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2nd March 2011, 01:59 AM   |  #3  
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What Is Carrier IQ? Why Should We Care?
3/31/2011: Hello, Slashdotters!
11/14/2011: Hello, XDA and Android media!
12/3/2011: Hello, InformationWeek readers!
12/11/2011: Hello, lawyers!


Update: we have some definitive answers on exactly what CIQ does and does not do. With much thanks to Dan Rosenberg (@djrbliss), please see the following: http://vulnfactory.org/blog/2011/12/...he-real-story/

Quote:
Originally Posted by DISCLAIMER - READ

Carrier IQ spokeswoman Mira Woods states, "While we look at many aspects of a device’s performance, we are counting and summarizing performance, not recording keystrokes or providing tracking tools. The metrics and tools we derive are not designed to deliver such information, nor do we have any intention of developing such tools."

Further research is necessary to confirm or deny this statement. The original post as written in February follows. Please note that "receives" is NOT equivalent to "sends off" or "logs". When this post was written, what was done after receipt was not known.

XDA author egzthunder1 has published an article on CIQ, with LOTS of information provided by developer TrevE. If you did not come here from that article, please click HERE to read it.

Put simply - and bluntly - Carrier IQ is a software package buried deep within Android by Samsung at the behest of Sprint. It has been in active use since the time of the Moment, if not before. The company that develops it, also known as Carrier IQ, bills it as "Mobile Service Intelligence". In their own words,

Quote:

[T]he combination of the MSIP and IQ Insight lets you move seamlessly from broad trend data across many users, through comparative groups down to diagnostic data from individual devices. Now, not only can you identify trends, you have the power to drill down to specific instances, giving you the insight your specialists need to make a difference.

On its own, that description can vary from harmless, to worrying, depending on how you look at it. It's not until one drills deep down into the system and ferrets out every piece of the software that one truly knows what it contains. As some of you might remember, we took the first steps toward disabling the Carrier IQ software with the release of SyndicateROM and Xtreme Kernel 1.0. That, however, didn't even scratch the surface.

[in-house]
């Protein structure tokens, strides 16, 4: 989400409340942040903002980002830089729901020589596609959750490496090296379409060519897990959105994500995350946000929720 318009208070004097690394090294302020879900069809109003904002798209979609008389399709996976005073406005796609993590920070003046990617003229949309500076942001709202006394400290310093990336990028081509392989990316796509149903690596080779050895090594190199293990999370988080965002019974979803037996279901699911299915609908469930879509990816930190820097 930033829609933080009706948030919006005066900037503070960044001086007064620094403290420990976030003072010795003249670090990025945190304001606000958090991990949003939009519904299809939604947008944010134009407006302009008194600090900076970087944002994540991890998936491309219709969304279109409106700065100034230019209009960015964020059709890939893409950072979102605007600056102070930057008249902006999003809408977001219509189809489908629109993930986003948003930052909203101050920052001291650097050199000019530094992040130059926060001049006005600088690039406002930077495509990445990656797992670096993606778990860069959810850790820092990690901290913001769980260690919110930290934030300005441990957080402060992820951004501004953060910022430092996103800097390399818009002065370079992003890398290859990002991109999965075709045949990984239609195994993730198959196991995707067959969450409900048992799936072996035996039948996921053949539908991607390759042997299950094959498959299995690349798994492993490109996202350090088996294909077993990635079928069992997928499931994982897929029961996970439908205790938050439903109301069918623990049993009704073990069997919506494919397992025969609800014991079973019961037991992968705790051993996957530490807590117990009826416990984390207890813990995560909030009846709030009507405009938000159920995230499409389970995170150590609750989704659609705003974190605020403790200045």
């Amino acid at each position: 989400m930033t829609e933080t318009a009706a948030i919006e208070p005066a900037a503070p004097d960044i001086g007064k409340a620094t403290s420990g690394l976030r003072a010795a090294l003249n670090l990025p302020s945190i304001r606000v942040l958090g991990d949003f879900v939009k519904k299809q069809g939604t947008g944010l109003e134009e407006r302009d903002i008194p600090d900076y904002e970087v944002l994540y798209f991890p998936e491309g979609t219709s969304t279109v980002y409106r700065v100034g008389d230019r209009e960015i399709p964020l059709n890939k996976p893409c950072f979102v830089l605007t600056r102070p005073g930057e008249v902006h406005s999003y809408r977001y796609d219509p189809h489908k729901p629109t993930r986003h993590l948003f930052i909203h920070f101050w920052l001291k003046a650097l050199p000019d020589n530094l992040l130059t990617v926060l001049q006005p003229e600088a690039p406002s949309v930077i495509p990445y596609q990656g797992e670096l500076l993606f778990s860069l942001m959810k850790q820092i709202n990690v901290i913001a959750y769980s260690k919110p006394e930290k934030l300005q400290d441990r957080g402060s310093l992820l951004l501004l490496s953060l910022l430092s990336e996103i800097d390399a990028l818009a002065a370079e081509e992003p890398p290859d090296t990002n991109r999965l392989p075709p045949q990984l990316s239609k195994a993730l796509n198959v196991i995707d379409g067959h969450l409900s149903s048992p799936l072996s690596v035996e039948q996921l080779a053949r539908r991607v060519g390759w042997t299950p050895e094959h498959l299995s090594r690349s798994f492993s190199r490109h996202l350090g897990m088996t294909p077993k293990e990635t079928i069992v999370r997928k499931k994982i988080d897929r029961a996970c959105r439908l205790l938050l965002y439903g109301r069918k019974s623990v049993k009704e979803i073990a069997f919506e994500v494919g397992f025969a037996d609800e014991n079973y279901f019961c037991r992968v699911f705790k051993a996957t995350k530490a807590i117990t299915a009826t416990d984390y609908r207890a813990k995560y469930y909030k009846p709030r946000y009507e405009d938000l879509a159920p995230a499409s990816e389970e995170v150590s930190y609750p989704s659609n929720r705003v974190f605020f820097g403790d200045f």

Carrier IQ's native libraries are plainly visible - libiq_client.so and libiq_service.so in /system/lib. During every boot, this service is launched - you can see it in Settings > Applications > Running Services as "IQAgent Service". These native libraries are called by non-native (Android application) libraries located in ext.jar (the client) and framework.jar (the service). Removal of these (rather obviously-named) libraries alone, be it the .so files or the libraries in framework or ext, will, obviously, break boot. So I had to dig deeper. To make a long story short, reference to the IQ Service and IQ Client were littered across the deepest portions of the framework, and some of the most basic functions of the Android system as we know it.

Carrier IQ as a platform is designed to collect "metrics" at any scale. What I found it to hook into is far beyond the scope of anything a carrier needs - or should want - to be collecting. Carrier IQ sits in the middle of, and "checks" the data of, SMS and MMS messages. It listens for and receives every battery change notifications. It hooks into every web page you view, and every XML file your device reads. It receives every press of the touch screen. It 'sees' what you type on the physical keyboard. It reads every number you press in the dialer. It can track which applications you use, what 'type' they are, how often, and for how long. It hooks into data sent and received.

I and my fellow users ask Samsung and Sprint - why do you want this information? Why do you need it? Why is the capability in place?

The only saving grace - if there is one - to this nasty, ten-legged mutant spider is that its logs are off by default. During the investigation process, I was able to enter its UI. Below are two screenshots of it.


That being said, the question still must be asked - why is the service even running? Why does Sprint and Samsung feel the need to leave a dormant monster in every one of its most loyal customers' phones?

Here's the most important part (tl;dr): the Carrier IQ service is a drain on battery life and performance. In testing, I and others noticed a significant rise in Smartbench scores and overall system 'snappiness' after Carrier IQ's removal. In addition, with it removed, a prominent tester saw 30 hours of battery life, with heavy use, on the stock battery.

Thanks for the long read!

(continued in post below)
Last edited by k0nane; 11th December 2011 at 05:01 PM.
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